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BWW Dance Review: City Ballet Miscasts the Founder's Classics

Sara Mearns and Jared Angle
George Balanchine's "Serenade"
Photo Credit: Paul Kolnik

The state of any company's dancing can be gauged by looking at how it performs its founder's work. Of course that is no easy feat to assess with New York City Ballet, what with its glorious repertoire. All the same, Wednesday October 12th's program of three classic works - with the addition of a Christopher Wheeldon piece - revealed deep problems within the company. In politics, we follow the money; in ballet, we follow the casting.

Opening with "Serenade" gave one high hopes. Curtain up on that iconic image of outstretched arms elicits sighs every time. Followed by the downcast head to en bas and turnout to first position that leads to the bold tendu a la seconde proves the very recipe of beauty. And then it all fell apart as the corps de ballet struck one pretty pose after another. "A lot of pretty pictures and everything is just so, but where is the drama?" I kept asking myself. Sara Mearns as "The Waltz Girl" was the answer. Ms. Mearns is the sort of dancer who always makes a strong impression, frequently too strong if not downright histrionic. Here, she was spot on with bold plunges into arabesque - ably partnered by the ever steady Jared Angle - and immaculate épaulement. Less secure was Justin Peck, a last minute replacement for Adrian Danchig-Waring. Mr. Peck's precarious dancing made one wonder how he ever managed to attain soloist status. One look at Megan LeCrone as "The Dark Angel" told everything you needed to know about why she is a soloist: she is technically perfect though not yet ravishing in her delivery. All she wants is to plumb the depths of her passion and "Ballerina" status will surely be hers. And then there was Tiler Peck as "The Russian Girl". Ms. Peck is a brilliant musician who on this evening played it safe to the point of predictability.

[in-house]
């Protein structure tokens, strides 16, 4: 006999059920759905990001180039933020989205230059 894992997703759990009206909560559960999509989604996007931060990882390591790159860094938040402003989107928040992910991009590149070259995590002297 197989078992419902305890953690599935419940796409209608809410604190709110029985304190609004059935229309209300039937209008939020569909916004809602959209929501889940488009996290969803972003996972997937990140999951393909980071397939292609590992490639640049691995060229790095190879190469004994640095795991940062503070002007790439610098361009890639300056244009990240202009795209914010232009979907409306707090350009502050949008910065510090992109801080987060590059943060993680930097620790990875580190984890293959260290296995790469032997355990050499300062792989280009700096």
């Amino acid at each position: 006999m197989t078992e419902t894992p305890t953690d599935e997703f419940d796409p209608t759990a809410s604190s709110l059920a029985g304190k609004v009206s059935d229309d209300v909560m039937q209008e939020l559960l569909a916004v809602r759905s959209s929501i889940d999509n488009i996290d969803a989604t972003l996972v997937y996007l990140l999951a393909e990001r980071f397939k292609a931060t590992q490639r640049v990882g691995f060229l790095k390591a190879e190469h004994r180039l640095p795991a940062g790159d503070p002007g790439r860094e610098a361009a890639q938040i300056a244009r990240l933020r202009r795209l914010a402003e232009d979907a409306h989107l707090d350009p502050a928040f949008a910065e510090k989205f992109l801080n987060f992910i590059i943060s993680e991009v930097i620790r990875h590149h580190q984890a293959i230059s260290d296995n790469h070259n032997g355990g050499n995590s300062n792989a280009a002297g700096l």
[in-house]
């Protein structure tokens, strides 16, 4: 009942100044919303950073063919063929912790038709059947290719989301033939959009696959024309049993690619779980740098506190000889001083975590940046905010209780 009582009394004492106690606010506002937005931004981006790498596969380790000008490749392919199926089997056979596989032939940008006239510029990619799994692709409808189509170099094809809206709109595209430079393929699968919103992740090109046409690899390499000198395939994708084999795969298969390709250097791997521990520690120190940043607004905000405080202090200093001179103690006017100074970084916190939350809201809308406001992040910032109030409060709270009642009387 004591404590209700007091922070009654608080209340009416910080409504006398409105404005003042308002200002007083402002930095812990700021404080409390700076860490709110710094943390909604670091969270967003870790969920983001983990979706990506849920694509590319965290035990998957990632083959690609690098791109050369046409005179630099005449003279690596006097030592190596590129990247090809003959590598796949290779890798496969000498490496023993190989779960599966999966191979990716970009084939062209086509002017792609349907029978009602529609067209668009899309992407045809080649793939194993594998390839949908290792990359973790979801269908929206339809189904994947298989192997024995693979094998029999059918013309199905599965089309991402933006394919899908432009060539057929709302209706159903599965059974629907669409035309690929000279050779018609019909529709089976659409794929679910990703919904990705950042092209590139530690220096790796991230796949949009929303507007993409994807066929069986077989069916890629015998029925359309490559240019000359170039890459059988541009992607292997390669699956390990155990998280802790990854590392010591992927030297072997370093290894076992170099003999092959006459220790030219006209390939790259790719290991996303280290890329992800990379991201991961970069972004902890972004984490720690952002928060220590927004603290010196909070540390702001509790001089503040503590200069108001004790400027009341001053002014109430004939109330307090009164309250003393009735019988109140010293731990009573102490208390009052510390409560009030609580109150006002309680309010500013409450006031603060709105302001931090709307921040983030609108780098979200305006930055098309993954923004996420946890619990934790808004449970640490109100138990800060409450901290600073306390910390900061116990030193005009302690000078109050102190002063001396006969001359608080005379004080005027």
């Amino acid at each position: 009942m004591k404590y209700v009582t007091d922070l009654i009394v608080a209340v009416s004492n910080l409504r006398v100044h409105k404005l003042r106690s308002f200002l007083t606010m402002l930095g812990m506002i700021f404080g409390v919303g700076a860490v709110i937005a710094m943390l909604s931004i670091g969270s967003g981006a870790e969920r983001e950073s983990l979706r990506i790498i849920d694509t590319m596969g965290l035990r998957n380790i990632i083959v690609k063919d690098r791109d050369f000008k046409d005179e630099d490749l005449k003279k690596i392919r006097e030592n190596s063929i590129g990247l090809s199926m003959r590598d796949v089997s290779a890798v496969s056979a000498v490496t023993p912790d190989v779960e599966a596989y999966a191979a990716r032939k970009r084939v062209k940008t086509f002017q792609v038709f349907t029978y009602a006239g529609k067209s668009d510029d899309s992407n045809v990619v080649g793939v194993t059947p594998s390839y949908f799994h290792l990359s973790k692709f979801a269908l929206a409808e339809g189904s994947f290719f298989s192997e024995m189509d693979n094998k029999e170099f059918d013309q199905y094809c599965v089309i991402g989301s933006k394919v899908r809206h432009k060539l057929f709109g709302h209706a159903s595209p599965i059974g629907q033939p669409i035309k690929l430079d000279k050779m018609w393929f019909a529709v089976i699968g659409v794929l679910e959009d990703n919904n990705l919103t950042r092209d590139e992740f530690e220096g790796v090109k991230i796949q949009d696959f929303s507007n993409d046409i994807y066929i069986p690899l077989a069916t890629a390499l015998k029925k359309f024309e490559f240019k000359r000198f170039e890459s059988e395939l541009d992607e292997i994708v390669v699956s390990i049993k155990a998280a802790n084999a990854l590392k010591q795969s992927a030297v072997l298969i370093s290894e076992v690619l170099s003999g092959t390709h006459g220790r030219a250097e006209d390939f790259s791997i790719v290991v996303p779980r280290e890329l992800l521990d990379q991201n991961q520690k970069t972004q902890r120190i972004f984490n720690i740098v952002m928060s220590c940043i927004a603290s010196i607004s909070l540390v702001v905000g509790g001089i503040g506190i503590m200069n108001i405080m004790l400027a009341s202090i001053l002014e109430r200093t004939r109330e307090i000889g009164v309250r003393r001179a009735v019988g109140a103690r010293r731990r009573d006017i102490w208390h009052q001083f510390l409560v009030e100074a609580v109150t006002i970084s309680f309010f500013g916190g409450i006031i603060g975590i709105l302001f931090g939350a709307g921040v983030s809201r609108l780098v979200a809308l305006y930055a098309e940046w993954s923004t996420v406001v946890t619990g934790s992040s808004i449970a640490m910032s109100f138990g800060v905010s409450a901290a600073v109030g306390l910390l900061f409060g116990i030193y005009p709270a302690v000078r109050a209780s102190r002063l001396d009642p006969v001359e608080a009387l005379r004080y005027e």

Christopher Wheeldon's "American Rhapsody" has returned to the boards much changed. When I reviewed its premiere I felt that the main problem lay in the casting of Robert Fairchild, for whom it was choreographed following his return to City Ballet from starring on Broadway in "An American in Paris". At the time Mr. Fairchild was hardly at fighting weight. Worse, his pairing with his wife, Ms. Peck, generated zero chemistry. As last minute replacements for Lauren Lovette and Russell Janzen, history repeated itself. Luckily Amar Ramansar and Unity Phelan as the couple of swells were simply sensational. Their combined joy even managed to coax Ms. Peck out of her ennui during their extended pas de trios. One wonders how much longer Mr. Fairchild will dance with City Ballet. His jump has lost its spring, his line is diminished, his arabesque nonexistent, and next to Mr. Ramansar he looks logy.

New York City Ballet
Christopher Wheeldon's "American Rhapsody"
Photo Credit: Paul Kolnik